Thursday, October 15, 2009

1) Zarathustra and his impact.

Before this background we should see also the appearance of Zarathustra. Persian tradition knows either three different persons by the name, or title, Zarathustra, or relates to three different periods in which he appeared. In any case, the most likely period of the one who is commonly known as Zarathustra, is the 7th or 6th Century BCE. In one of his Gathas (Divine Songs, or Praises), he prays: “Grant Thou, O Aramaiti (=the unflinching faith in the love of God), strength to Vishtaspa the King, and to me. And Thou, O Mazda, give sovereign power that we Thy devotees may spread about Thy Holy Word” (Yasna 28:7; also 46:14). This Vishtaspa the King (or governor) of Bhaktria and patron of Zarathustra’s teaching, is also mentioned in the Behistun inscription as a contemporary and relative (uncle) of King Cyrus the Great.

The place of Zarathustra’s birth and activity was the land of the Medes. Ancient Persian and Greek traditions mention him as the Spitama Zarathustra, indicating that Spitama was his family name (cf Yasna 46:15), and Zarathustra his epithet.

It is not too far fetched to assume that the fame of the Kings David and Solomon which had reached the Queen of Sheba in the south, had certainly reached peoples in the north, too, and thus perhaps also Zarathustra.

In this context, we should take into account the brief mentioning of an episode from the time of King Ahab, of the (Northern) Kingdom of Israel before its destruction by the Assyrians. After he had routed thoroughly an attacking army of the Arameans (“Syrians” in many English Bibles), some servants of their fleeing King Ben-Hadad advised him: “We have heard that the kings of the house of Israel are merciful kings: let us … put sack cloth on our loins … and go out to the king of Israel [=Ahab]: peradventure he will save thy life…”2a. That is, the humaneness of the kings of Israel must have been a fact well known to the peoples of that time, notwithstanding the prevailing atmosphere of cruelties and atrocities mentioned above.

What is more, Zarathustra might have been influenced also by the culture of those tribes of the Northern Kingdom of Israel who were exiled “into the lands of the Medes” shortly before by the Assyrians, as mentioned. The exile of these tribes, centuries after Abraham had sent his seven sons from Kethura "with gifts" to the east, was like a dissemination of Israel's message unto the nations, not only as a side effect by chance but by Divine intention as we may conclude from Hosea's words: "And I will sow her [Israel] unto me in the earth"3. And Zarathustra may well have been a fruit thereof. - There are traditions that even the famous city of Isfahan was founded by exiled Jews3a.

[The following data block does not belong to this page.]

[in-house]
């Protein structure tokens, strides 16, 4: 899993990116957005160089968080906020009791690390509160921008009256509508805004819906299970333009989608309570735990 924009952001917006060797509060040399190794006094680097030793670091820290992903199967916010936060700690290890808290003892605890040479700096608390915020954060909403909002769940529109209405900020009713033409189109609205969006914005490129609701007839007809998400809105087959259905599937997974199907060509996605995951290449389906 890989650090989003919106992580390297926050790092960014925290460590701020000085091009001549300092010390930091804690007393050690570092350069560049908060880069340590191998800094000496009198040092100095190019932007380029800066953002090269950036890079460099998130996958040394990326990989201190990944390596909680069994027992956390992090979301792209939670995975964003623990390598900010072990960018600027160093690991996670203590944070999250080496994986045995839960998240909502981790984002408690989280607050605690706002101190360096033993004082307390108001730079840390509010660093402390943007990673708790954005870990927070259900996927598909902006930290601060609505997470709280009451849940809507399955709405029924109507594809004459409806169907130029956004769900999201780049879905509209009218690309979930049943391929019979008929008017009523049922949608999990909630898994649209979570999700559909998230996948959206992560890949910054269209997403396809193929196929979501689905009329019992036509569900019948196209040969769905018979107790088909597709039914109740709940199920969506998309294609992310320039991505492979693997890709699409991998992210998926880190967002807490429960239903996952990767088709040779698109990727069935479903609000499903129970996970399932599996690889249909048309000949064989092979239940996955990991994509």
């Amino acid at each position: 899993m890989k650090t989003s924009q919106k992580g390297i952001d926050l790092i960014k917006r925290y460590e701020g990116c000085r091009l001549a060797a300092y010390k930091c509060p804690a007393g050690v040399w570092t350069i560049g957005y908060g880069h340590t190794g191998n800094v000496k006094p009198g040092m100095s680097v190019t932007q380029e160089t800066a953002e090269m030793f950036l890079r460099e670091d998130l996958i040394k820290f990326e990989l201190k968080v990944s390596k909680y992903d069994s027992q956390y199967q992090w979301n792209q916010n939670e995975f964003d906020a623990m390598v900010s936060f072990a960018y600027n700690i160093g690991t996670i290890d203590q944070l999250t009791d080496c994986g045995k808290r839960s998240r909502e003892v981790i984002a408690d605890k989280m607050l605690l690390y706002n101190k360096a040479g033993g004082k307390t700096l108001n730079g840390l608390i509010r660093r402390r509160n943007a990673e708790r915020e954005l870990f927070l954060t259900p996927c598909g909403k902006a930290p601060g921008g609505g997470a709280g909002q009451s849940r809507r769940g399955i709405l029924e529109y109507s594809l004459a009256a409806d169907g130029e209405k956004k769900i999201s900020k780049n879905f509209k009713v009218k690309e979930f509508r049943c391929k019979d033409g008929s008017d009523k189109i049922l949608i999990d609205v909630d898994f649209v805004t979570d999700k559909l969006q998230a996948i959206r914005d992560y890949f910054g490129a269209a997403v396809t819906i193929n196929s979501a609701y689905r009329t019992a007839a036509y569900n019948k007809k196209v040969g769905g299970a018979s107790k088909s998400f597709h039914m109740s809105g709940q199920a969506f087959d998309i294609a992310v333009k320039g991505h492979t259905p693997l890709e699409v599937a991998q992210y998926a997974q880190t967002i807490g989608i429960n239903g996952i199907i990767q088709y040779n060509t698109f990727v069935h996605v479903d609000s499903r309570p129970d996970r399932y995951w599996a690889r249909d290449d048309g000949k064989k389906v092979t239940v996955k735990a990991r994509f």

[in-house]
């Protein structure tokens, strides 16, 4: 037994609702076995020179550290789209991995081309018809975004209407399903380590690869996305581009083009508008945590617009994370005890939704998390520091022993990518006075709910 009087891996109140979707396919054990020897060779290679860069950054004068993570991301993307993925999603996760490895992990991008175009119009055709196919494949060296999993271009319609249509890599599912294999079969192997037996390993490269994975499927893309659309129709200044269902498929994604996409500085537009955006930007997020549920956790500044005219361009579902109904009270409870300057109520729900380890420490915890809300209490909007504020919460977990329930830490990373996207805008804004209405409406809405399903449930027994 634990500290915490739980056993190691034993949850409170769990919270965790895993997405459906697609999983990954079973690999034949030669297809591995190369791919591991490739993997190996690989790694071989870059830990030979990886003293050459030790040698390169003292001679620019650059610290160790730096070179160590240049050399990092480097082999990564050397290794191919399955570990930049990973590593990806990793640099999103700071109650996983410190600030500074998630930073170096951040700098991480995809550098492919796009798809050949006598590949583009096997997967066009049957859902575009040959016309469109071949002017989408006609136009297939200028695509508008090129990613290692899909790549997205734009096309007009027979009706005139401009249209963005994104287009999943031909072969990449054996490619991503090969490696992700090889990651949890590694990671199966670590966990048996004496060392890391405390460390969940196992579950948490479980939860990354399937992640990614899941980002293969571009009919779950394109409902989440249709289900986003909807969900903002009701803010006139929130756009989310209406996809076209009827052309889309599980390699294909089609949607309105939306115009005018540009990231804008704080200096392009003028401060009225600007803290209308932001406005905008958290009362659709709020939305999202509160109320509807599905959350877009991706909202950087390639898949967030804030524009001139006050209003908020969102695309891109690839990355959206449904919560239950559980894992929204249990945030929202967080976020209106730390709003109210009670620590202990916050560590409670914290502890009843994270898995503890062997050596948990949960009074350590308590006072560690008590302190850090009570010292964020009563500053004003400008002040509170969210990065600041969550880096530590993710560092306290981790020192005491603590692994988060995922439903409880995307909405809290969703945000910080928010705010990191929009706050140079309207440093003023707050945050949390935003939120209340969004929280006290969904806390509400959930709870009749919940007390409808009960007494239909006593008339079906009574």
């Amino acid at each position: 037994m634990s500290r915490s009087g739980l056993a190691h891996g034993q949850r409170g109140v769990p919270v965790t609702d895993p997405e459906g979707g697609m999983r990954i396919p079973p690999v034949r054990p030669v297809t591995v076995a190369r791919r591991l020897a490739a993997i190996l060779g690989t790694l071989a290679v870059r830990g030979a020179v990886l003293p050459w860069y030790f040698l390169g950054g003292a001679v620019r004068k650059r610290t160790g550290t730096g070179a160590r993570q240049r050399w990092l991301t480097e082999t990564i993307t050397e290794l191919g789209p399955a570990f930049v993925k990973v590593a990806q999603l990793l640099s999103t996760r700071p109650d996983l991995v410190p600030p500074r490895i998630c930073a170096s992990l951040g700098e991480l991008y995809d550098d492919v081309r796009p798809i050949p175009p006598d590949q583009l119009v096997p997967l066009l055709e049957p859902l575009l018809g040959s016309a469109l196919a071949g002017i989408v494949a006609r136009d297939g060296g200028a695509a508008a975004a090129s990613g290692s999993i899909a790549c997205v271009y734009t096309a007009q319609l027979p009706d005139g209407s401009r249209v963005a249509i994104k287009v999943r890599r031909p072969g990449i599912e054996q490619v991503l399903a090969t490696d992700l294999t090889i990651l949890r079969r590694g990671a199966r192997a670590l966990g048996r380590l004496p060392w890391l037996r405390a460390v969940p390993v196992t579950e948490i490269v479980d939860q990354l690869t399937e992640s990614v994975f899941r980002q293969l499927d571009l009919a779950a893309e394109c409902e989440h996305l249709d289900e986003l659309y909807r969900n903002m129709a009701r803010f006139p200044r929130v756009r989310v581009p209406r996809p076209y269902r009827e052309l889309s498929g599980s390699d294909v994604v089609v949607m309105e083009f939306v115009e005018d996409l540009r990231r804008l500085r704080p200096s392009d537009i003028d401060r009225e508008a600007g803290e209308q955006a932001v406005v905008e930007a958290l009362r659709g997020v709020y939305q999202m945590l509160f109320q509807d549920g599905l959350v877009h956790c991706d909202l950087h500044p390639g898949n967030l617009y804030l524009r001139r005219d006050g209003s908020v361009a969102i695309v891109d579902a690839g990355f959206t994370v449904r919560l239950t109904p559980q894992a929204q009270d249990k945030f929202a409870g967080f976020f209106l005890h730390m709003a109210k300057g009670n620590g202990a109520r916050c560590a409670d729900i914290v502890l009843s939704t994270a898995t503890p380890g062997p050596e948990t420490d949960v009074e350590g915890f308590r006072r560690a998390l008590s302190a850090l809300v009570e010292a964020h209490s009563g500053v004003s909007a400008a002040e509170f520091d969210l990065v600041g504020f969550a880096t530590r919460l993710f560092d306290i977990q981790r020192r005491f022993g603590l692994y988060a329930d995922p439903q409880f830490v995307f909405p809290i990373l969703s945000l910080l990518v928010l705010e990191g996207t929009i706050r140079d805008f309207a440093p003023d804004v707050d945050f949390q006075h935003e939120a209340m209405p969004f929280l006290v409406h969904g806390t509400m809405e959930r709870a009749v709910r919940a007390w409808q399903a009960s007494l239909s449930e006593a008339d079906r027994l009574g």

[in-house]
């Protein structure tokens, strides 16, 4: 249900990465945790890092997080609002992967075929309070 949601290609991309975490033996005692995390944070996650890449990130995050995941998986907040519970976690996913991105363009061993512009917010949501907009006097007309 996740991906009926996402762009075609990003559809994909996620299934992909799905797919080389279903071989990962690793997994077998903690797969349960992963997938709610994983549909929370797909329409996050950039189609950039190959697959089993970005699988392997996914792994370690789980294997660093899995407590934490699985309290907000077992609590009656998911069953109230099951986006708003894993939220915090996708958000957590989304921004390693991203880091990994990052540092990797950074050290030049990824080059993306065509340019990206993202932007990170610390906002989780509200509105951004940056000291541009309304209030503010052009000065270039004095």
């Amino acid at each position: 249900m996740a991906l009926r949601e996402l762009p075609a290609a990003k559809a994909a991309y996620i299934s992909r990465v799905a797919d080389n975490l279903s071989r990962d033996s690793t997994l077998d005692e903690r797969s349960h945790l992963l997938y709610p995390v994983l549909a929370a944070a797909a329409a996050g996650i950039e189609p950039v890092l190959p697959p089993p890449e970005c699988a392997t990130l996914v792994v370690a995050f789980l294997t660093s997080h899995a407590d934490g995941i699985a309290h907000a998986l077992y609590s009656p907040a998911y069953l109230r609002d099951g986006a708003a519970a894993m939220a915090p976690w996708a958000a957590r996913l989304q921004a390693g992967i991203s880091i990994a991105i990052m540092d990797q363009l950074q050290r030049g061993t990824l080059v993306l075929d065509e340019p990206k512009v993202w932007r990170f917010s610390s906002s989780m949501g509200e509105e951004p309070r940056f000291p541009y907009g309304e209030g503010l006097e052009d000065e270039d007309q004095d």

Notwithstanding the possibility of such influences, Zarathustra must have been quite an autonomous personality, deeply moved by his longing for God on the one hand, and by the awful conditions in which mankind was entangled at his times. A quotation from one of his discourses, or Gathas (songs), in Yasht 29 may illustrate this point, and his character as well4:

"Unto Thee, O Lord, the Soul of Creation cried:

'For whom didst thou create me, and who so fashioned me?

Feuds and fury, violence and the insolence of might

have oppressed me.

None have I to protect me save Thyself,

Command for me, then, the blessings of a settled, peaceful life'. (29-1)

"Thereupon, the Lord Ahura said to Truth:

'Whom wilt thou have as a chief for the world,

to be its protector and its ruler,

who, with his zealous energy, may bring prosperity to it?

Whom wilt thou have as its lord, who may drive off

violence and smite back the forces of Evil?' (29-2)

And thus to the Lord, does Truth reply:

"I know no chief who can give the world shelter from woes;

I know none who knows what moves and works thy lofty plans.

Mazda knows best what works have been wrought

by the followers of evil and by mortal men;

and He knows what shall be wrought for them forever hereafter.

The Lord Ahura is the discerning Judge.

To us let it be as He shall will" (29-3,4)

And thus, we two, my soul and the Soul of Creation,

prayed with hands outstretched to the Lord Ahura,

and thus, we two urged Mazda with entreaties:

"Let not destruction overtake the right-living,

let not the diligent good suffer at the hands of evil" (29-5)

In an ensuing stanza, Zarathustra then prays in a way which sounds like a prayer for a Cyrus type redeemer:

"O Ahura Mazda! Do Thou grant patience and strength to the Soul of Creation;

With the help of Truth and Good Mind,

give mankind power to bring rest and happiness to the world,

of which Thou, my Lord,

art indeed the first Possessor". (32-10).

1 comment:

  1. Salam!

    Thanks Dr.Asher Eder, I am sure this is going to be real interesting book.
    Best Regards,